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September 13, 1990

PROFITS DOWN 27%: ANOTHER HARD YEAR, MORE RESTRUCTURING IN PROSPECT FOR AB ELECTRONIC

By CBR Staff Writer

Abercynon, Mid Glamorgan-based AB Electronic Products Group Plc has reported a year-end pre-tax profit of UKP11.1m, down UKP4.1m from the same time last year, on a turnover of $261m. While the sales figures presented some cause for celebration being at an all-time high – up 25% on 1989 – and the shares put on 13 pence at 217p with relief that the figures weren’t worse,, AB’s chairman, Sir Peter Phillips, expressed deep disappointment at the further decline in profits which have fallen by a third over the last two years. AB attributes lower profit margins to competitive market pressures and higher interest charges which have risen from UKP683,000 to UKP3.8m in just a year. Although the company would not elaborate on the split in profits between its six product groups, components, automotive, assembly, resale and distribution, aerospace and defence, and telecommunications, the board admitted that resale and distribution had turned in a loss from the sale of micro products. A downturn in defence spending, reculting in weak demand for AB connectors, and a depressed market for thick film products both contributed to a difficult year for the components section of the business with losses from the thick film business at Edmondstown. Despite the military cuts, the aerospace and defence product group returned satisfactory profits. Rapid sales growth was reported in the satellite television and cable markets, but heavy competition and the cost of introducing new products resulted in a disappointing performance for the telecommunications group as a whole. The assemblies group recovered from the operational problems of the first half, but market conditions remain difficult due to the effects of the economic downturn on computer investment. AB’s restructuring process to reduce costs and improve efficiency will continue well into the current financial year. This has so far involved the consolidation of the group’s multipin circular connector activities on to one site in Wales – even with the Gulf crisis, AB says, we don’t expect any real improvement in the demand for defence products in the short-term. Also among the restructuring actions have been the consolidation of the group’s resale and distribution activities, the closure of Tandata – following British Telecommunications Plc’s failure to follow through with its proposed plans to develop a viewdata service equivalent to Minitel in France (CI No 1,400), and a cut in corporate staff now that many of AB’s subsidiaries are virtually self-sufficient – but the restructuring will only prevent deterioration: no positive benefit to the bottom line is expected and more restructuring will be needed to compensate for the current state of the market, although no details were given – the board merely said it was likely that AB would specialise in its most skilled areas, assemblies, components and automotives, and that the other businesses might be reorganised.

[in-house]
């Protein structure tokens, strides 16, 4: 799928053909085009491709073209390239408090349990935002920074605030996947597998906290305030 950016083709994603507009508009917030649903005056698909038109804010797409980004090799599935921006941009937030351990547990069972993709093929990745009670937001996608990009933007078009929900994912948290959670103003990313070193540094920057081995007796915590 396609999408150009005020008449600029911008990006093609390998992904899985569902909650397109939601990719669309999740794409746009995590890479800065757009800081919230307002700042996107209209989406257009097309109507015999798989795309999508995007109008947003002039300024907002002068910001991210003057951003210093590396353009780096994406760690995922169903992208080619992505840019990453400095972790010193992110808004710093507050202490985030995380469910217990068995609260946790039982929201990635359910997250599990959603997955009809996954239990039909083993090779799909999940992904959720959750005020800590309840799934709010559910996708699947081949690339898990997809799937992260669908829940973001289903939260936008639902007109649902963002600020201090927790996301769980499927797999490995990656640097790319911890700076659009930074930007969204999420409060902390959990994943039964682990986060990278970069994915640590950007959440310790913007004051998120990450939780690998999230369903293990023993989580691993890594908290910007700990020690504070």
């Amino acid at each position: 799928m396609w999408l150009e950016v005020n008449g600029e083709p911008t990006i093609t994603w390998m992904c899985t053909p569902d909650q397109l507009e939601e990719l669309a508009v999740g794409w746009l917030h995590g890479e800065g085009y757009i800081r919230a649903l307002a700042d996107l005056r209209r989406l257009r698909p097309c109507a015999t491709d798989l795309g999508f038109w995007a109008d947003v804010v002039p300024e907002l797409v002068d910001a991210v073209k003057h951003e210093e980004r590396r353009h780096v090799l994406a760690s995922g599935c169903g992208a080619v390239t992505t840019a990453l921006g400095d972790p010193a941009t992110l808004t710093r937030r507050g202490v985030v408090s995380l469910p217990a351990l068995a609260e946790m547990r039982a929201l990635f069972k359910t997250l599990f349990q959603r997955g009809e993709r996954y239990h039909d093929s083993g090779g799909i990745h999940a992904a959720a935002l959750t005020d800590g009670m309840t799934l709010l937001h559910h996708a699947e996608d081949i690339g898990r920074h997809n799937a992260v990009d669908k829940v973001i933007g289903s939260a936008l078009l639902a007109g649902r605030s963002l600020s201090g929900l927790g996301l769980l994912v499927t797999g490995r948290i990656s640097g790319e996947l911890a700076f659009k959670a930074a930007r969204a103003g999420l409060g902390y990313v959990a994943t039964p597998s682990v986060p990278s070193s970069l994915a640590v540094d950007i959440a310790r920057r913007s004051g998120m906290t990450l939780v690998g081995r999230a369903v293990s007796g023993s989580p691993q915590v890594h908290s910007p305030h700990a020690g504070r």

Equity swaps

It hastened to add, however, that it would not be withdrawing its commitment from the defence market – the connectors group, which is in this market remains heavily committed to new products in this area. AB’s strategy for the future includes a worldwide expansion – the group has recently acquired a small company in France and has signed one or two new contracts with international companies such as Ford. When asked whether any future joint ventures or possible partnerships might involve equity swaps the board were suddenly evasive, but commented that the Japanese and Americans are looking for partnerships in Europe. In mainland Europe, Sir Peter reported, AB’s position remains strong and market conditions are more favourable than in the UK – overseas business now accounts for 27% of turnover, with exports having risen by 30% over the past year. The automative product group, which made steady progress during the year, is reported to be performing particularly well in Germany. AB says it’s future outlook should not be prejudiced by its restructuring programme – although the focus this year will be on cash manage

ment, AB is determined to remain competitive. Sir Peter sees a tough year ahead. But, in spite of the shadow of gloom cast by the group’s overall profit decline AB is signalling a longer term optimism by holding the final dividend at 17.5 pence per share.

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